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There's plenty of people who said it would have been impossible for the astronauts in the Apollo 11 to film or take pictures in the moon due to the high radiation there's in the moon because of the lack of an earth atmosphere.

They compare it with some recordings of the Chernobyl accident which show some fast lights on the films. They say those are the radioactive particles hitting the film of the camera which doesn't seem to happen in the moon films.

Others say it would have been impossible to take any film outside the magnetic field of the earth as these would have been destroyed by the amount of particles in the outside.

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    $\begingroup$ Not saying thats their way but I can imagine if you expect it to be problem, enclosing camera in lead container and using glass with lead in it is a possible way to shield the camera and film. $\endgroup$ – jkavalik Jul 19 '16 at 10:19
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    $\begingroup$ I'd note that many of those photos in Chernobyl were taken in areas safe to occupy for only minutes at a time before receiving dangerous doses. Space and the Moon, clearly, are occupiable for longer than minutes at a time. $\endgroup$ – ceejayoz Jul 19 '16 at 18:23
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    $\begingroup$ Think about it for a second: if the radiation was that high, shouldn't you be worrying about the astronauts rather than the photographic film? $\endgroup$ – pjc50 Jul 19 '16 at 20:49
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    $\begingroup$ @DavidHammen not a moon hoaxer. Just having to deal with some... $\endgroup$ – Alvaro Jul 20 '16 at 9:03
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    $\begingroup$ @Alvaro I admire your efforts to engage hoax fans - but remember they can always invent another reason to not believe any answer :) Oh well. $\endgroup$ – Andy Jul 20 '16 at 14:12
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The radiation dosage for a year on the moon is between 110 mSv and 380 mSv. On Earth, that dosage is 2.4 mSv, or higher, depending on where you are exactly. Bottom line, the few days in Lunar orbit would have aged the film due to radiation between 50-150 days/ day in orbit maximum, thus it would be the equivalent of film that was aged a few years at most. The environment at the Moon is more likely to have high energy effects, which I'll get to later. Chernobyl produced about 80 mSv/ second after the incident, considerably more than on the surface of the Moon! To this day, the dosage at the center of Chernobyl is around 10 mSv/ second.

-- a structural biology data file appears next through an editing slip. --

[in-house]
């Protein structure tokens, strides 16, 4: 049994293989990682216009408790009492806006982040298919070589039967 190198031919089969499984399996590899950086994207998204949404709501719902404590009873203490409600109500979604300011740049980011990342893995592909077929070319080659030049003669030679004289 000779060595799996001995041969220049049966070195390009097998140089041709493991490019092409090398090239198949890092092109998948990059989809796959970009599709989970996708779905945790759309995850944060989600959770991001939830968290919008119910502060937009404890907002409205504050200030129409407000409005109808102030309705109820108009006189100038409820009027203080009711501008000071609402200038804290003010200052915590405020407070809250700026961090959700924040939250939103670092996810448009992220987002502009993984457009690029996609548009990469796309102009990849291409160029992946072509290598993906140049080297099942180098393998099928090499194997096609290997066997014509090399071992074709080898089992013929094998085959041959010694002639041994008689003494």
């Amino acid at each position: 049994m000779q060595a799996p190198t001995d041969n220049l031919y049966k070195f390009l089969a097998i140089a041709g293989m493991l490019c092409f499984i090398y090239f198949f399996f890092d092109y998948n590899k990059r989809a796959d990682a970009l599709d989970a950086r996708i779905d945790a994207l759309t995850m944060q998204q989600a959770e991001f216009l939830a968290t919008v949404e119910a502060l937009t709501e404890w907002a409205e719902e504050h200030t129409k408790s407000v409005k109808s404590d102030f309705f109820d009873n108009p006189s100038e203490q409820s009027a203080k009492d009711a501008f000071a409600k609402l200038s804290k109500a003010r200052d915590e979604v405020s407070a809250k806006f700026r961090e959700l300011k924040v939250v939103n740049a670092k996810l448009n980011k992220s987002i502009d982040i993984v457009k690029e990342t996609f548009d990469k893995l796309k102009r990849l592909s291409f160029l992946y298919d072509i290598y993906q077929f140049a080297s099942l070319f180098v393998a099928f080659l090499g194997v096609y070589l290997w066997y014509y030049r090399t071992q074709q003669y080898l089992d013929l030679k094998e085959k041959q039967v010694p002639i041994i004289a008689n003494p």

The Apollo missions were launched near the Solar Minimum, which would tend to have more higher cosmic ray strikes, and higher overall radiation, but fewer solar storms.

Furthermore, there actually ARE signs of radiation in some of the images, if you look carefully. At the very least, it's dust in on the film, the two can be difficult to tell apart. For instance, look in high resolution at the dark portion of this image. The lines that run through it are quite possibly signs of radiation strikes, or even (gasp!) stars.

enter image description here

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    $\begingroup$ Just to be clear, your first paragraph is saying that the radiation exposure on the Moon would create the same effects in the film used as leaving the same film on a shelf for six months on Earth and then using that film? And of course film is (or perhaps was, I should say) left on shelves for far longer in many cases and still used. $\endgroup$ – Todd Wilcox Jul 19 '16 at 12:57
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    $\begingroup$ I should clarify that a bit. The general exposure level would be the same, however, there would be a few high energy effects. $\endgroup$ – PearsonArtPhoto Jul 19 '16 at 12:58
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    $\begingroup$ In comparison to the 100-300 mSv/**year**, the radioactivity in the Chernobyl reactor core was about 100 mSv/**second**. To put things in perspective. $\endgroup$ – MSalters Jul 19 '16 at 22:35